Throwing Culture Out the Door for English.

I don’t believe the English changed much from Johnson’s time to Ray and Macaulay’s time. During Johnson’s time the English language was expanding and had no set rules or structure. There was no proper way to write one word so he set out to change that by creating a dictionary. His dictionary wasn’t useful in the way he thought it would be useful. He thought everyone would flock to his dictionary to check their spelling and the meaning of the word, but what it really was used for was to show the importance of having standards for English. The English language was expanding due to people spellings words slightly different from one another and because the English language was picking up words from other countries and languages. The English language was created for science, so scientists could communicate their discoveries. And new words were being invented faster than Johnson’s dictionary could keep up. I believe the English language had stayed the same in the sense that it was expanding and consuming other parts of different languages. It had changed in the sense that it had evolved to be a more defined, coherent, updated version of itself.

During Macaulay’s time the English language was still being expanded and formed with Indian words. English had reached the point where it was ready to go out into the world and share its use. In India, English was being introduced and being taught but there wasn’t much support to learn English as there was to learn Sanskrit and Arabic. Macaulay’s argued for the introduction of English and French as foreign languages to be studied. For English and French literature, science, and philosophy to be subjects of academic study in schools and have less emphasis on Arabic and Sanskrit. “We have to educate a people who cannot at present be educated by means of their mother-tongue.” “Whether we look at the intrinsic value of our literature, or at the particular situation of this country, we shall see the strongest reason to think that, of all foreign tongues, the English tongue is that which would be the most useful to our native subjects.” From these two quotes pulled from Minute by the Hon’ble T. B. Macaulay, he makes the statement that to educate the people it would be better to teach them English. That English would work better for their subjects and progress in science. It does have an imperialistic sound to it: claiming that a movement away from native languages, culture, and studies would be a step towards the better and future. Macaulay made a well argued point to have English be the language to replace their native tongue shows how well English must have evolved if people are willing to throw their old language out the door.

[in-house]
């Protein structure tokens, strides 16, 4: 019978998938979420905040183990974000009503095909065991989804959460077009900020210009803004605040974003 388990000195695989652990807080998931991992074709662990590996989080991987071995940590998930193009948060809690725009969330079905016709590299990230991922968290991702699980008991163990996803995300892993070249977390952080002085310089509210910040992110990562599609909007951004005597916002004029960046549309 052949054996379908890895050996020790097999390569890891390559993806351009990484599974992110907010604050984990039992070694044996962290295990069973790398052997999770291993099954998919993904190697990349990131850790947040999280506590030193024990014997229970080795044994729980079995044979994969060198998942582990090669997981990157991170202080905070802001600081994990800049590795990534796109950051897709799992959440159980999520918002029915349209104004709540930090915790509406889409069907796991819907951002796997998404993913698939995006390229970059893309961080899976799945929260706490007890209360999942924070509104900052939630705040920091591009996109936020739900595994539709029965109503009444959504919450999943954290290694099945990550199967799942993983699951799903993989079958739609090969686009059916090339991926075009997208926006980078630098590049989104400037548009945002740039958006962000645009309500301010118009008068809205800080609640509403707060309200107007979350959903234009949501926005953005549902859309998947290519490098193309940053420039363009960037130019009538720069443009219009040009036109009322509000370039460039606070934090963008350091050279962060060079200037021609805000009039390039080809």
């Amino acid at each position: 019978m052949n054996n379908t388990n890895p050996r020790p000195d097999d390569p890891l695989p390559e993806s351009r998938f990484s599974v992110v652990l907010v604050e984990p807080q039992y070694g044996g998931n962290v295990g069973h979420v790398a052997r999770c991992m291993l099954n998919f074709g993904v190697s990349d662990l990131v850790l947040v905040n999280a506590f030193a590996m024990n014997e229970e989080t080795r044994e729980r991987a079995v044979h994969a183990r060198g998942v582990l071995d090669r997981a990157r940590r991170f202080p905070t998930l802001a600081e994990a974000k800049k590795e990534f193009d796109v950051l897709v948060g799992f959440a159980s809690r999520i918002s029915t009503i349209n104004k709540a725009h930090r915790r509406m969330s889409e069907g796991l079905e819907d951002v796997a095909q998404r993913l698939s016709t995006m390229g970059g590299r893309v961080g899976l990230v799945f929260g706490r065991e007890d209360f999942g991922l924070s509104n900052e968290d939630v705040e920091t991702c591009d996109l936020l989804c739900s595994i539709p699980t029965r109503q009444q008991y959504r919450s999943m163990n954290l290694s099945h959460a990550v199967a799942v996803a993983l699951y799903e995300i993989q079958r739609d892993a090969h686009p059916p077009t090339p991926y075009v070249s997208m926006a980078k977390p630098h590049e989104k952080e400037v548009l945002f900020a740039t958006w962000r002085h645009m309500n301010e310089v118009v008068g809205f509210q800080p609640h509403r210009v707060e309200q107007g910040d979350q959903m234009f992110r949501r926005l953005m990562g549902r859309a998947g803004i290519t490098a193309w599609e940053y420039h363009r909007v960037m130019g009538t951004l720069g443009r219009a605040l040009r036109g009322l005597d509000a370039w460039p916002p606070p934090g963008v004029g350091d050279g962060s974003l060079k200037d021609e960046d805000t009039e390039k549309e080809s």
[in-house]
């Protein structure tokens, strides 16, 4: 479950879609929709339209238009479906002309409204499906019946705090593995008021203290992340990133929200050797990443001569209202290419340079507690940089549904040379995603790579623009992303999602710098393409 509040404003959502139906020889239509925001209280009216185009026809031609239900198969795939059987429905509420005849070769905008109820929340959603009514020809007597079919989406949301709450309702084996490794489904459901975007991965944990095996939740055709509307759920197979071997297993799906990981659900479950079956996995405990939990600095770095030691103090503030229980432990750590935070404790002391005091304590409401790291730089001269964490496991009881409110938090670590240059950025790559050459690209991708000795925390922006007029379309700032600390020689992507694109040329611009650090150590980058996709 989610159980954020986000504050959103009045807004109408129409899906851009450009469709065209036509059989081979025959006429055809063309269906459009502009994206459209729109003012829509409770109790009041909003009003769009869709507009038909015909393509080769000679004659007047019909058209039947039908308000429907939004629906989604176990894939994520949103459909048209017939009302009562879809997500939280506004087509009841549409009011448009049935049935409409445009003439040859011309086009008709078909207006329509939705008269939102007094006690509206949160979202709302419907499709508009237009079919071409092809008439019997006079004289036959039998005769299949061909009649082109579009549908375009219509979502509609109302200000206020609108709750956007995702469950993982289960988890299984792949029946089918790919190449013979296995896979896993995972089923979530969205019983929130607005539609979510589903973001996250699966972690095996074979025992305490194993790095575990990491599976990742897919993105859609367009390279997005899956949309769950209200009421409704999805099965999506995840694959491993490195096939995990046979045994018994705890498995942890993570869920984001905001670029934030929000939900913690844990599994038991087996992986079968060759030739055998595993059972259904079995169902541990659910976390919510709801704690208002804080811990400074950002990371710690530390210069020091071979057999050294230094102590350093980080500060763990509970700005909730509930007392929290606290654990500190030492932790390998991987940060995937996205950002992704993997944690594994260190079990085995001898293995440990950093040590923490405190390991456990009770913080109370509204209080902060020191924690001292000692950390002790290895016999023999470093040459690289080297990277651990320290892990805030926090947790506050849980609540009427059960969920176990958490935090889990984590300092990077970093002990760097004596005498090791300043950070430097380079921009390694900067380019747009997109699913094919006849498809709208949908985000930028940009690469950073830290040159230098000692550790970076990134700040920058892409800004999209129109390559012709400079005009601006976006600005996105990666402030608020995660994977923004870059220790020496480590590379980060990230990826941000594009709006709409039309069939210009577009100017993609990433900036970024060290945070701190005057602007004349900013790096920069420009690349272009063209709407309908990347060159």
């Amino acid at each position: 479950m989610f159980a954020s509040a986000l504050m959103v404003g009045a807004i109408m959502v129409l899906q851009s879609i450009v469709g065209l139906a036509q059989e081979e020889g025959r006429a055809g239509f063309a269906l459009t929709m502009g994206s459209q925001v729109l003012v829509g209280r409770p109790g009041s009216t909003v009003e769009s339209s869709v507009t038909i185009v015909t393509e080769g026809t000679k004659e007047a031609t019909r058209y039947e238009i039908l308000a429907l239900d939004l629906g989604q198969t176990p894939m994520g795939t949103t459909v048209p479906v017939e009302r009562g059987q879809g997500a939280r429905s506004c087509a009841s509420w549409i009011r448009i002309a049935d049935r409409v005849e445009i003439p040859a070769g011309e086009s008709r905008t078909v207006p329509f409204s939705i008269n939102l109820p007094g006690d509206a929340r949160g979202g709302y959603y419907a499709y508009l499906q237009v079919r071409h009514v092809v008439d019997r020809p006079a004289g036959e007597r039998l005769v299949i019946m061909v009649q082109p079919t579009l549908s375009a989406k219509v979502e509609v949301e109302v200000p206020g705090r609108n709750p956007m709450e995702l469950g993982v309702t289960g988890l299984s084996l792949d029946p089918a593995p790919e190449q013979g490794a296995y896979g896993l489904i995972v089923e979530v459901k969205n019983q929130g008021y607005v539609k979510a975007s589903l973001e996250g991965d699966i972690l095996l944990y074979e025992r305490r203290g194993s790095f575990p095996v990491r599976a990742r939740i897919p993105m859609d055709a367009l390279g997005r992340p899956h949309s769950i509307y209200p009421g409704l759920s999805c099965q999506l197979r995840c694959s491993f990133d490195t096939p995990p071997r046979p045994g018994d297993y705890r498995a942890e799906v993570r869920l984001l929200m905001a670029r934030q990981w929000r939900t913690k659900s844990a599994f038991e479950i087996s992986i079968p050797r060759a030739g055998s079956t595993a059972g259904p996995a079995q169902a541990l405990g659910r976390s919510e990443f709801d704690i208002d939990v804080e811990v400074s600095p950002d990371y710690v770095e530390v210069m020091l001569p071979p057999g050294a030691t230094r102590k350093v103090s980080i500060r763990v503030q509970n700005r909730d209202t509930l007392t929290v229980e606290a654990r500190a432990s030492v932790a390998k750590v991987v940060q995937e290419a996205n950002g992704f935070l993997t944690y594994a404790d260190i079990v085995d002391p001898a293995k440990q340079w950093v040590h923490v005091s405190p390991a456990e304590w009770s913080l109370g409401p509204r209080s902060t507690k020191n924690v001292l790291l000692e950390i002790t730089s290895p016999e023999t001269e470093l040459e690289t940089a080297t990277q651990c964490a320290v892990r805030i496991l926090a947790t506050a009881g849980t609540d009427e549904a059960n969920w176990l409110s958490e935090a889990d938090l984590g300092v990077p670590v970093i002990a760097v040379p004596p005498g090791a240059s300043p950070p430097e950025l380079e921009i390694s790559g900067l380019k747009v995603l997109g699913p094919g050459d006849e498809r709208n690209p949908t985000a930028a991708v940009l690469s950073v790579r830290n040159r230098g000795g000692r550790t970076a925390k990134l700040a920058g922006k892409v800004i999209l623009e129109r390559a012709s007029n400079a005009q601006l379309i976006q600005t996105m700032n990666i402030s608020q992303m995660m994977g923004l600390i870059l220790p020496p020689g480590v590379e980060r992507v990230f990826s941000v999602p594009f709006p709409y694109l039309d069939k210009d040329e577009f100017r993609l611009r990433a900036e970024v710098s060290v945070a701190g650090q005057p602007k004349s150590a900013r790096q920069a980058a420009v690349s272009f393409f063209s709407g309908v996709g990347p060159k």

In  Roy’s writing he also calls for English language education in India in hopes that it will modernize India’s society and Indian education. He writes that students learning Sanskrit and Arabic are learning what was known two thousand years ago,but must now be taught what was going on at the moment and the language of the future. Roy also points out how difficult it is for natives to learn Sanskrit and that it would be easier for them to just have academics taught in English.

– Andres Quezada


One thought on “Throwing Culture Out the Door for English.

  1. The main idea was, “I believe the English language had stayed the same in the sense that it was expanding and consuming other parts of different languages.” I do believe you should expand on Roy’s part but otherwise it is a good argument.

    Extra Credit 20/25/3


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